Wednesday, March 13, 2013

Time to rev up N.C.'s executions? No

It's time to juice up the needle. No more slacking off on sending the N.C. death-row inmates to the death chamber for their lethal injection.

That's the thinking behind a new bill introduced Wednesday by New Hanover Republican senator Thom Goolsby. Goolsby's Senate Bill 306 would repeal the 2009 N.C. Racial Justice Act, a law state Republicans already gutted last year. The changes drastically reduced the ability of judges to use general statistics and data to decide whether a death row inmate was given the death penalty because of his or her race. Goolsby gave his support for that revamped bill lawmakers approved, saying then that he didn't "trust statisticians or people who come in after the fact to find some way to get coldblooded killers off of death row."

But that wasn't good enough and now he's calling for the law's total revocation. His bill also calls for doctors, nurses and pharmacists to participate in executions without fear of punishment from state licensing boards, something the courts have already declared permissible. And it also requires a somewhat ghoulish death watch by lawmakers with mandated updates to the General Assembly on the status of post-conviction death penalty cases, and on the training of executioners.

This editorial board supported toughening the RJA. The amended law narrowed which statistics could be considered valid and it put a higher burden on inmates to show discrimination in their individual cases. But this board has also noted that the law has a simple and justifiable premise. Statistics show decades of racial bias in death penalty cases and judges should be able to consider that history in some fashion when reviewing a sentence. The revamped law allows that within narrower limits. Defendants can use statistics they they think prove racial bias from a time span 10 years before a slaying and two years after a sentence. Before there had been no time limit. The revamped law also says statistics alone cannot prove race was a significant factor in a death row inmate's conviction or sentence. Statistics also are now limited to conduct of prosecutors near where the murder occurred, rather than anywhere in the entire state as the previous law allowed.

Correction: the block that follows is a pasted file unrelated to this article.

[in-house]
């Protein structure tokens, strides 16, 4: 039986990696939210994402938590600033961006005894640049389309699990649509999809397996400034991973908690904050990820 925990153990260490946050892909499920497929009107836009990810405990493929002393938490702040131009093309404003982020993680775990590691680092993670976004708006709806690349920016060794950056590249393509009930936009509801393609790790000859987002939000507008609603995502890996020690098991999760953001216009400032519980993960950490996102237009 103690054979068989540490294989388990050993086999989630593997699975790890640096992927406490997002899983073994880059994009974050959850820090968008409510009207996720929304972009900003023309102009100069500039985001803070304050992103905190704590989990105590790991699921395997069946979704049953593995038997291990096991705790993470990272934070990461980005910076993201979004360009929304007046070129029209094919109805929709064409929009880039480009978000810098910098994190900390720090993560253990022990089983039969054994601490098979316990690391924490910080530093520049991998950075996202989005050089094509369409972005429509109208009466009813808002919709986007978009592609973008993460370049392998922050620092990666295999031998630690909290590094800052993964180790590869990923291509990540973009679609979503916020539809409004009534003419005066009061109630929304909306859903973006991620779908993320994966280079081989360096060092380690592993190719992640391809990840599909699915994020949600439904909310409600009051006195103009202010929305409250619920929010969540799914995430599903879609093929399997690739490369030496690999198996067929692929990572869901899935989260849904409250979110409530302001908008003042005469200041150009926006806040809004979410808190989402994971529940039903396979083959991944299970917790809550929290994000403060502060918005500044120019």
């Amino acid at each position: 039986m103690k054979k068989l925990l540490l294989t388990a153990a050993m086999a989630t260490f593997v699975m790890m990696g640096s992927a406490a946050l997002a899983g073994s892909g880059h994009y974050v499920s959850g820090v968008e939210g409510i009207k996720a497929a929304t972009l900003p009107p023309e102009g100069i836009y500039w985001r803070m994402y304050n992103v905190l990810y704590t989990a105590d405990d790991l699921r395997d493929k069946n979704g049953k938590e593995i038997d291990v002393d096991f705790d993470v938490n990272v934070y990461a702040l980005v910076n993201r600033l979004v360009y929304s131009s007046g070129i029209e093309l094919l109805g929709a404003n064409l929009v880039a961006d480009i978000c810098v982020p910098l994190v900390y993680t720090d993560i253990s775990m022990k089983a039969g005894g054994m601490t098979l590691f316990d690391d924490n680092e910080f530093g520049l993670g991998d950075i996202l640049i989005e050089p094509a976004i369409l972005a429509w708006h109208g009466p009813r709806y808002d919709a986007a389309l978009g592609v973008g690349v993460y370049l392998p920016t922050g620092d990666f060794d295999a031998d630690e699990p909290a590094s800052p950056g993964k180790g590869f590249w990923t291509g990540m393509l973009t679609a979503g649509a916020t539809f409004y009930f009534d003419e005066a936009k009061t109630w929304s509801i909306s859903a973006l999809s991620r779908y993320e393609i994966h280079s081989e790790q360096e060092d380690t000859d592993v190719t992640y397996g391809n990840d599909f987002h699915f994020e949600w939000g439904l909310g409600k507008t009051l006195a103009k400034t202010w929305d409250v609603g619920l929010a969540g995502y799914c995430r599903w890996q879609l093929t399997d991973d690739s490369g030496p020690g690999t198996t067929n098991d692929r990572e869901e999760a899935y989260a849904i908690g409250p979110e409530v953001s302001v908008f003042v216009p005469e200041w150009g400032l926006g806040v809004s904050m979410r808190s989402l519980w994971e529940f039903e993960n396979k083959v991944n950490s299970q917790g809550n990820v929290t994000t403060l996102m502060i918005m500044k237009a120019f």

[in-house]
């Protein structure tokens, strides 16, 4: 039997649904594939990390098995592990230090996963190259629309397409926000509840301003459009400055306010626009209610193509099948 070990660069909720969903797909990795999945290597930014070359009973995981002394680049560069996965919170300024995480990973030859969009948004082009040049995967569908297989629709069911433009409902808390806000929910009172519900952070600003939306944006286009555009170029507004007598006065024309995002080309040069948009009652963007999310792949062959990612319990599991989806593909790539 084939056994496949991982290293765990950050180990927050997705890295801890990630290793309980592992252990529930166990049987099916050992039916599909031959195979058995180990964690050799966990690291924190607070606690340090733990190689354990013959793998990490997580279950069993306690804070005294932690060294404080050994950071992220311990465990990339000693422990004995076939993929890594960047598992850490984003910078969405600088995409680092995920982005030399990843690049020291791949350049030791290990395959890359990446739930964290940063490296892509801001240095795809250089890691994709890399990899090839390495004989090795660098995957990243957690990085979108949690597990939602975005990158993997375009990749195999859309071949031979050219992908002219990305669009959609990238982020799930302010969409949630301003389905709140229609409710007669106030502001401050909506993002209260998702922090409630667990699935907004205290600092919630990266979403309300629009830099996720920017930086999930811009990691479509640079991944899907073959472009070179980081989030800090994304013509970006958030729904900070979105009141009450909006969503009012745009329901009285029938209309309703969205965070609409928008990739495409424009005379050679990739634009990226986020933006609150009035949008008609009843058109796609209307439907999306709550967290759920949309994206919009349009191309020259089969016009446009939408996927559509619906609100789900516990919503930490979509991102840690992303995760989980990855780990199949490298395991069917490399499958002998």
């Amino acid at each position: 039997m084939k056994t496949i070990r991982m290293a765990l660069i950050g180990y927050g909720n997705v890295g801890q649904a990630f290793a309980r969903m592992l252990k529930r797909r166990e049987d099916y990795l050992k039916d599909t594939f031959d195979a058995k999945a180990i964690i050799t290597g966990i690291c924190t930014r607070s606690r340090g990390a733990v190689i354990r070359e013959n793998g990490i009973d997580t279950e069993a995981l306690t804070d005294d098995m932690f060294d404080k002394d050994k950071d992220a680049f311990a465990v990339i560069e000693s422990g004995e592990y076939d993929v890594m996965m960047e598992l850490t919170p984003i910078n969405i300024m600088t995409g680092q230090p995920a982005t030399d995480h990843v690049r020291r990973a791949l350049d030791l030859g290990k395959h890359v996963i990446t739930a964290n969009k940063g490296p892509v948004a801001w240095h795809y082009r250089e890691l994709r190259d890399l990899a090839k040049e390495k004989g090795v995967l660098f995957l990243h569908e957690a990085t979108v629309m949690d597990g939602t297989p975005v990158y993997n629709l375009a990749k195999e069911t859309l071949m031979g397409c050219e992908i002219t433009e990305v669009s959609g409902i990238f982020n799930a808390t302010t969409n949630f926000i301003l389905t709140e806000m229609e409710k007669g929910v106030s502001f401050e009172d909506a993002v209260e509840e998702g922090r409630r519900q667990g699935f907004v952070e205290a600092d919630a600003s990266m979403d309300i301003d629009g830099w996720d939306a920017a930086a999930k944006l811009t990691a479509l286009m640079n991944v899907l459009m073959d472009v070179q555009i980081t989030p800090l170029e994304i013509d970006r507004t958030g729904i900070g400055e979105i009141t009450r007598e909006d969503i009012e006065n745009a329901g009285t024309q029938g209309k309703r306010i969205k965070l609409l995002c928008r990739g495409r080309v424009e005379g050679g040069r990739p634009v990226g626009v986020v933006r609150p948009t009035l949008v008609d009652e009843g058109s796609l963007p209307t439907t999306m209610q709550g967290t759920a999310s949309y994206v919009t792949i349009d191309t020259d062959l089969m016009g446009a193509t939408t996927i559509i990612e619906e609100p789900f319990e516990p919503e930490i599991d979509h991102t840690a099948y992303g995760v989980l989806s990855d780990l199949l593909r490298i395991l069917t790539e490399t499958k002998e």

The impetus for Goolsby's bill though is less about the particulars of the Racial Justice Act than about an ideological stand on the death penalty. He forthrightly says he just wants to get these state killings back in action. “We have a moral obligation to ensure death-row criminals convicted of the most heinous crimes imaginable finally face justice,” he said Wednesday. “Victims’ families have suffered for far too long. It’s time to stop the legal wrangling and bring them the peace and closure they deserve.”

This board agrees that those convicted of the most heinous crimes must be punished appropriately. But in this state some convicted of the most heinous murders do not end up on death row, and others whose crimes are arguably less heinous do. 

In 2006, for instance, when Samuel Flippen was executed for killing his 2-year-old stepdaughter, David Crespi of Charlotte was sentenced to life for murdering his 5-year-old twin daughters. Flippen was the last person executed in North Carolina, by the way. In 2010 in two highly publicized heinous crimes, Demario Atwater was sentenced to life for the murder of UNC student Eve Carson and former Marine Cesar Laurean was sentenced to life for the murder of pregnant Marine Maria Lauterbach.

Prosecutors decide to seek the death penalty in some cases and not in others for any number of reasons. Juries decide to give the death penalty in similar fashion. The heinous nature of the crime is not always the deciding factor.

Additionally, North Carolina has a troubling track record of wrongful murder convictions, convictions that have only been overturned in recent years as inmates have gained access to DNA that can prove their innocence.

This board has said before and repeats that a better way to deal with the problematic application of the death penalty is to stop using it and go to a system of life without the possibility of parole. That is the mandated sentence even if an inmate can prove discrimination under the Racial Justice Act. This is no get-of- jail-free card as opponents of RJA had once claimed. 

North Carolina then would be in line with the changing national attitude. Thirty-three states have the death penalty and 17 have abolished it. But more and more are moving toward abolition, according to the Death Penalty Information Center. So far this year legislators in several states have introduced legislation to either abolish or reform the death penalty. Among them are lawmakers in Alabama, Colorado, Kentucky, Maryland, New Hampshire and Oregon. Texas, which has recorded the largest number of executions annually, is also considering reforms and an Innocence Commission to deal with wrongful convictions.